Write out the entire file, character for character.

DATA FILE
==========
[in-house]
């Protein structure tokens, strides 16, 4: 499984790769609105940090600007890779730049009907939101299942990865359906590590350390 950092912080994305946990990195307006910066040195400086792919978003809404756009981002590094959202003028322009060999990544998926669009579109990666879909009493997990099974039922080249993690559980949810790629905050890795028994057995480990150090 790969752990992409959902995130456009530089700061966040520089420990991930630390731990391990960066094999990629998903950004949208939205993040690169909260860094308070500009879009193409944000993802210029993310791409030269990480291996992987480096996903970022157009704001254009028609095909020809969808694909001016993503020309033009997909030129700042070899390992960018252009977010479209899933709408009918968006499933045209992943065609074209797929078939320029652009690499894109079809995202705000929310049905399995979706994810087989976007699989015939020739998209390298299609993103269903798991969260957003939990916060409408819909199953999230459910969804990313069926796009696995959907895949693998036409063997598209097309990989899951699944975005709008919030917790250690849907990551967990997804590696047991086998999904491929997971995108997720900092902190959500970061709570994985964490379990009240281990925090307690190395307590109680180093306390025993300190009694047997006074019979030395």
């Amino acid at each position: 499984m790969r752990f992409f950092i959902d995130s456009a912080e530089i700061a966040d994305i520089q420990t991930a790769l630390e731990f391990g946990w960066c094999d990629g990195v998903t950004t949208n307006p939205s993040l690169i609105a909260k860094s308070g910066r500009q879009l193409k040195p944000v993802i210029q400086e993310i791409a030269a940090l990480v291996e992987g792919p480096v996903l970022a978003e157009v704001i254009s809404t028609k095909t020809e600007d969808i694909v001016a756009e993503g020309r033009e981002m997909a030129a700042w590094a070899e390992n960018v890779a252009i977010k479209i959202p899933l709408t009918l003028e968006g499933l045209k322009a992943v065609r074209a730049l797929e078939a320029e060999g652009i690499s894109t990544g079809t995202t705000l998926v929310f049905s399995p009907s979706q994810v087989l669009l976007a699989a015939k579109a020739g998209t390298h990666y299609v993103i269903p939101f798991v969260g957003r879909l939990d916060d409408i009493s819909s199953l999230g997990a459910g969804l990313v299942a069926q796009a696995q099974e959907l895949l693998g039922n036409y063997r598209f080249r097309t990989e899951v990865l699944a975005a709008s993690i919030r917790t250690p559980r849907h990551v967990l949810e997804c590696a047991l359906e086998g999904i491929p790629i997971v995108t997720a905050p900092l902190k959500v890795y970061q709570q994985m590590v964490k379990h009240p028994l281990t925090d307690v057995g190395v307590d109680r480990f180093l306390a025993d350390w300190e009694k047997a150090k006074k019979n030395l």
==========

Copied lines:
[in-house]
């Protein structure tokens, strides 16, 4: 499984790769609105940090600007890779730049009907939101299942990865359906590590350390 950092912080994305946990990195307006910066040195400086792919978003809404756009981002590094959202003028322009060999990544998926669009579109990666879909009493997990099974039922080249993690559980949810790629905050890795028994057995480990150090 790969752990992409959902995130456009530089700061966040520089420990991930630390731990391990960066094999990629998903950004949208939205993040690169909260860094308070500009879009193409944000993802210029993310791409030269990480291996992987480096996903970022157009704001254009028609095909020809969808694909001016993503020309033009997909030129700042070899390992960018252009977010479209899933709408009918968006499933045209992943065609074209797929078939320029652009690499894109079809995202705000929310049905399995979706994810087989976007699989015939020739998209390298299609993103269903798991969260957003939990916060409408819909199953999230459910969804990313069926796009696995959907895949693998036409063997598209097309990989899951699944975005709008919030917790250690849907990551967990997804590696047991086998999904491929997971995108997720900092902190959500970061709570994985964490379990009240281990925090307690190395307590109680180093306390025993300190009694047997006074019979030395």
């Amino acid at each position: 499984m790969r752990f992409f950092i959902d995130s456009a912080e530089i700061a966040d994305i520089q420990t991930a790769l630390e731990f391990g946990w960066c094999d990629g990195v998903t950004t949208n307006p939205s993040l690169i609105a909260k860094s308070g910066r500009q879009l193409k040195p944000v993802i210029q400086e993310i791409a030269a940090l990480v291996e992987g792919p480096v996903l970022a978003e157009v704001i254009s809404t028609k095909t020809e600007d969808i694909v001016a756009e993503g020309r033009e981002m997909a030129a700042w590094a070899e390992n960018v890779a252009i977010k479209i959202p899933l709408t009918l003028e968006g499933l045209k322009a992943v065609r074209a730049l797929e078939a320029e060999g652009i690499s894109t990544g079809t995202t705000l998926v929310f049905s399995p009907s979706q994810v087989l669009l976007a699989a015939k579109a020739g998209t390298h990666y299609v993103i269903p939101f798991v969260g957003r879909l939990d916060d409408i009493s819909s199953l999230g997990a459910g969804l990313v299942a069926q796009a696995q099974e959907l895949l693998g039922n036409y063997r598209f080249r097309t990989e899951v990865l699944a975005a709008s993690i919030r917790t250690p559980r849907h990551v967990l949810e997804c590696a047991l359906e086998g999904i491929p790629i997971v995108t997720a905050p900092l902190k959500v890795y970061q709570q994985m590590v964490k379990h009240p028994l281990t925090d307690v057995g190395v307590d109680r480990f180093l306390a025993d350390w300190e009694k047997a150090k006074k019979n030395l």